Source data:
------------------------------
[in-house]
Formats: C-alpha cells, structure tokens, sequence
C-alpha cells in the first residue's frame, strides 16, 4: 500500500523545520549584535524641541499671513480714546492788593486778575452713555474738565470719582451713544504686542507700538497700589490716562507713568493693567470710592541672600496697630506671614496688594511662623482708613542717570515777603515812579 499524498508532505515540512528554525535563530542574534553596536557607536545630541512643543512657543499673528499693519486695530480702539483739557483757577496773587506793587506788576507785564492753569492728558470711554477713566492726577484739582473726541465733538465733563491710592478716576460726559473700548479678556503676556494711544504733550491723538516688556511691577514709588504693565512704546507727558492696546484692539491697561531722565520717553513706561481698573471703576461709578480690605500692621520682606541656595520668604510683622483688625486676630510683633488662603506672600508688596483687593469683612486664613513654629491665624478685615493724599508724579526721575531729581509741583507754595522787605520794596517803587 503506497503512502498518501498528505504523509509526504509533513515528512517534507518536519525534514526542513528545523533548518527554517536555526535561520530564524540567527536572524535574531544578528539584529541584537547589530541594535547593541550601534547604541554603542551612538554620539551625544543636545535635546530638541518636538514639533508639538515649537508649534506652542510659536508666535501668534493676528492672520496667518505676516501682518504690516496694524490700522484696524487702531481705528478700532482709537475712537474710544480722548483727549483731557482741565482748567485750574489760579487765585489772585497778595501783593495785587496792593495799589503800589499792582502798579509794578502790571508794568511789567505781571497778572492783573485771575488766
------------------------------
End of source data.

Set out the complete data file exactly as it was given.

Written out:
[in-house]
Formats: C-alpha cells, structure tokens, sequence
C-alpha cells in the first residue's frame, strides 16, 4: 500500500523545520549584535524641541499671513480714546492788593486778575452713555474738565470719582451713544504686542507700538497700589490716562507713568493693567470710592541672600496697630506671614496688594511662623482708613542717570515777603515812579 499524498508532505515540512528554525535563530542574534553596536557607536545630541512643543512657543499673528499693519486695530480702539483739557483757577496773587506793587506788576507785564492753569492728558470711554477713566492726577484739582473726541465733538465733563491710592478716576460726559473700548479678556503676556494711544504733550491723538516688556511691577514709588504693565512704546507727558492696546484692539491697561531722565520717553513706561481698573471703576461709578480690605500692621520682606541656595520668604510683622483688625486676630510683633488662603506672600508688596483687593469683612486664613513654629491665624478685615493724599508724579526721575531729581509741583507754595522787605520794596517803587 503506497503512502498518501498528505504523509509526504509533513515528512517534507518536519525534514526542513528545523533548518527554517536555526535561520530564524540567527536572524535574531544578528539584529541584537547589530541594535547593541550601534547604541554603542551612538554620539551625544543636545535635546530638541518636538514639533508639538515649537508649534506652542510659536508666535501668534493676528492672520496667518505676516501682518504690516496694524490700522484696524487702531481705528478700532482709537475712537474710544480722548483727549483731557482741565482748567485750574489760579487765585489772585497778595501783593495785587496792593495799589503800589499792582502798579509794578502790571508794568511789567505781571497778572492783573485771575488766